Automatic headlights might seem like they’re one less thing to worry about when driving. However,  John Clark Motor Group have issued a warning for drivers relying on their automatic headlight function this winter.

The experts explain that the unpredictable British winter weather can interfere with our cars automatic headlight feature. Frost, fog and snow can potentially impact the effectiveness of the sensors used, causing them to work incorrectly.

Chilling technology

As winter blankets the world in a frosty embrace, the seasonal chill brings with it a range of challenges for motorists.

Among the various components of our vehicles that feel the impact of the cold, drivers must ensure their headlights are operating safely, and correctly.

While automatic headlights might feel like they make our lives much easier, there are potential dangers of relying on them.

The automatic headlight control system works by detect brightness from the great outdoors through sensors. Headlights are activated when the sensor senses a drop in light below a set level.

However, the harsh and unpredictable British winter weather can prove to be a challenge for this feature. Sensors, however well designed, can struggle in extreme conditions. This is why it is essential motorist do not rely on these systems 100%, and remember that it they who are ultimately  in control of the vehicle.  Dampness, freezing conditions, fogs confusing effects can all undermine the sensors.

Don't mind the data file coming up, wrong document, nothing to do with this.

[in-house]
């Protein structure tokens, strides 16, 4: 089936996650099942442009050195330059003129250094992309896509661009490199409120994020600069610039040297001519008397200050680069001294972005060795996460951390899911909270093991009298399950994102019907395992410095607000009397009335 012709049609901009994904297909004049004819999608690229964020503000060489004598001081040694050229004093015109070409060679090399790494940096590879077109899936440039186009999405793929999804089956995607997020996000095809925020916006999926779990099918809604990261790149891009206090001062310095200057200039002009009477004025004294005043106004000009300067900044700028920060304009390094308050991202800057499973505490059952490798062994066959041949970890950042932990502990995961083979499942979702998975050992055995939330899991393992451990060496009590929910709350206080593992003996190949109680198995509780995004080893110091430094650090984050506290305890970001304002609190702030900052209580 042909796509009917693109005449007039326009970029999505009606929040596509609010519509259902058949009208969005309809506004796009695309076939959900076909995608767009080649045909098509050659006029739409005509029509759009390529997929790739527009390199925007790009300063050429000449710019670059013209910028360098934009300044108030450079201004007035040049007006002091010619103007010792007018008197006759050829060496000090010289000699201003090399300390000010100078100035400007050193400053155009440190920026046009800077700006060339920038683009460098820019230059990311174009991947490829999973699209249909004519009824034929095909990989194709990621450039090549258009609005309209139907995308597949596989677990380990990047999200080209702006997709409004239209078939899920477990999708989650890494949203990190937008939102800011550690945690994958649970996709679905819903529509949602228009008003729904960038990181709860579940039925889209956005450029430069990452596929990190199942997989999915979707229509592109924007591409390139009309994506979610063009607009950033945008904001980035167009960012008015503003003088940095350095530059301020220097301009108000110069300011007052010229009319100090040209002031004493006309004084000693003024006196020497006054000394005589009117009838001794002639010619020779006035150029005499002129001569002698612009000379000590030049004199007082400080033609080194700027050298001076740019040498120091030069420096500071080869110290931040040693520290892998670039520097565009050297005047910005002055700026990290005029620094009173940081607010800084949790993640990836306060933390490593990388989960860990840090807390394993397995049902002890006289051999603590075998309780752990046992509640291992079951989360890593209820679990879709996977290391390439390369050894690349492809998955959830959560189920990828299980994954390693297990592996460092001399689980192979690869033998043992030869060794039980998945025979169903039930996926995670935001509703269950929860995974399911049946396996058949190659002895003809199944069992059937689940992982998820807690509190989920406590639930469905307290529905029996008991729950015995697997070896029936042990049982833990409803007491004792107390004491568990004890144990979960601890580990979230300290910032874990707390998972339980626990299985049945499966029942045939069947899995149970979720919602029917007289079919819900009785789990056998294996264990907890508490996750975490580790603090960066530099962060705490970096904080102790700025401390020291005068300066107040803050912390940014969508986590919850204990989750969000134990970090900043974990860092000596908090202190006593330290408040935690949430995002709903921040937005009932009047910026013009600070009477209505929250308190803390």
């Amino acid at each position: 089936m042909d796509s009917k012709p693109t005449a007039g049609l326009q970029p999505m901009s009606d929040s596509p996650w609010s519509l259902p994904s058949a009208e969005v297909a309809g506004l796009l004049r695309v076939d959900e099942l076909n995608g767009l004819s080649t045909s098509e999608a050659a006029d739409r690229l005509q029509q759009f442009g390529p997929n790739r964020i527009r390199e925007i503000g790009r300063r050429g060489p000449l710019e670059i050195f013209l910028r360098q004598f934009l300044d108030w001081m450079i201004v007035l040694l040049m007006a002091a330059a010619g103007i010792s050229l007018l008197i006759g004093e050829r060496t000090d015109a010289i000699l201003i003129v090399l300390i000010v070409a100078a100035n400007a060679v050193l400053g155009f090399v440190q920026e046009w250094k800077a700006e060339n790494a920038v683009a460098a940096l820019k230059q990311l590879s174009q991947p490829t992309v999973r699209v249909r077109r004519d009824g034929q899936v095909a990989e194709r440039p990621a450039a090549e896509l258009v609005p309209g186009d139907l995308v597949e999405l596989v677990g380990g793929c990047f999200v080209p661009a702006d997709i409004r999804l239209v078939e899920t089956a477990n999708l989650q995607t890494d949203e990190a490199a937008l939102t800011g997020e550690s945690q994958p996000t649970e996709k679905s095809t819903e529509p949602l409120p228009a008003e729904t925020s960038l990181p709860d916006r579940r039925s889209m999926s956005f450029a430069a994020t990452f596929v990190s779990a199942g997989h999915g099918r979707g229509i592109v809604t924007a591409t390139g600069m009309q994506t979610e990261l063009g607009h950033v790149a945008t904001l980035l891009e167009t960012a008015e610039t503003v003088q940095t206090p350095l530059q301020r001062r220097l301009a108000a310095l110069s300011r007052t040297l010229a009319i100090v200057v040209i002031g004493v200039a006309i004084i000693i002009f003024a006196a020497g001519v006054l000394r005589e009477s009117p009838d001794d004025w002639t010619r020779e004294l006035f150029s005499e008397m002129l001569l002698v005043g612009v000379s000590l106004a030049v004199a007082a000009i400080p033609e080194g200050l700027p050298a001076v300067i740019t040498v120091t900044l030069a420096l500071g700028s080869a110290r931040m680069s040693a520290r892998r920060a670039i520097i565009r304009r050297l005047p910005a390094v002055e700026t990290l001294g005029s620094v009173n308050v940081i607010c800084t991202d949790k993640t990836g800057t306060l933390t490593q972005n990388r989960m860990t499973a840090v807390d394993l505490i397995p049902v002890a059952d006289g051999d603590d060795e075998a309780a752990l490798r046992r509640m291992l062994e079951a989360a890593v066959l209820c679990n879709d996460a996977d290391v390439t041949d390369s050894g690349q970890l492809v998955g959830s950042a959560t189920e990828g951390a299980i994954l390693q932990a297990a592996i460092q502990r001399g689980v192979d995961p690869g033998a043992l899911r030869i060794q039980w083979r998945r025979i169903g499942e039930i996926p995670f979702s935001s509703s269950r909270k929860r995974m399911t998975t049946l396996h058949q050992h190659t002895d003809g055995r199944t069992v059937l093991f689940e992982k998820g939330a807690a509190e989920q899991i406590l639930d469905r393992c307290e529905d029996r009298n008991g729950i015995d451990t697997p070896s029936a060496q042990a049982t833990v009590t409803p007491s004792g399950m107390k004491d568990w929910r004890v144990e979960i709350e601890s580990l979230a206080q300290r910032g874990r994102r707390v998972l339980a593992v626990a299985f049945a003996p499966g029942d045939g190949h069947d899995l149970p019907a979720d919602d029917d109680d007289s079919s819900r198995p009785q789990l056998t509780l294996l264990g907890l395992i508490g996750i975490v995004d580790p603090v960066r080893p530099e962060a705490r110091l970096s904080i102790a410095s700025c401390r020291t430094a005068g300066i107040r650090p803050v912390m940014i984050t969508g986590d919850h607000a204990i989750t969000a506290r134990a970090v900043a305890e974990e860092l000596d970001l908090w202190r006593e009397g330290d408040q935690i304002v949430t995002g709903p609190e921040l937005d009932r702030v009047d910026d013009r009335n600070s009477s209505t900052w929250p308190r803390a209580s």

In the dark

Daytime running lights are also an area of confusion.  Many new vehicles activate white headlights at the front of the vehicle, but leave taillights in the dark. For drivers, it often seems as if the lights have switched on at night or in inclement weather. Unfortunately, it i often just the daytime running headlights that are on, not the rear lights. This could lead to drivers behind you not seeing the back of your car, increasing the risk of a rear end collision.

In order to avoid the risk of not being seen on the darker roads during the winter seasons, John Clark Motor Group recommended not relying on the automatic setting. Instead, manually changing  headlights to the correct settings in the winter months can prove a safer bet. It means the drivers is clear on whether the lights are one and effective when they need to be, ensuring better visibility on the winter roads for the driver and all other road users.

Rely on yourself

“It’s imperative that drivers are careful driving their vehicles in winter conditions,” states a spokesperson  from John Clark’s. “The night’s are darker for longer, and the chances of fog, snow, and ice are never far away.

“Besides the usual icy windows, and cold interiors, headlights are a serious asset to a car and shouldn’t be ignored.

“If you’re ever in doubt about your headlights, always turn your headlights to the appropriate setting manually each time you get into your car to ensure a safer driving experience in winter.”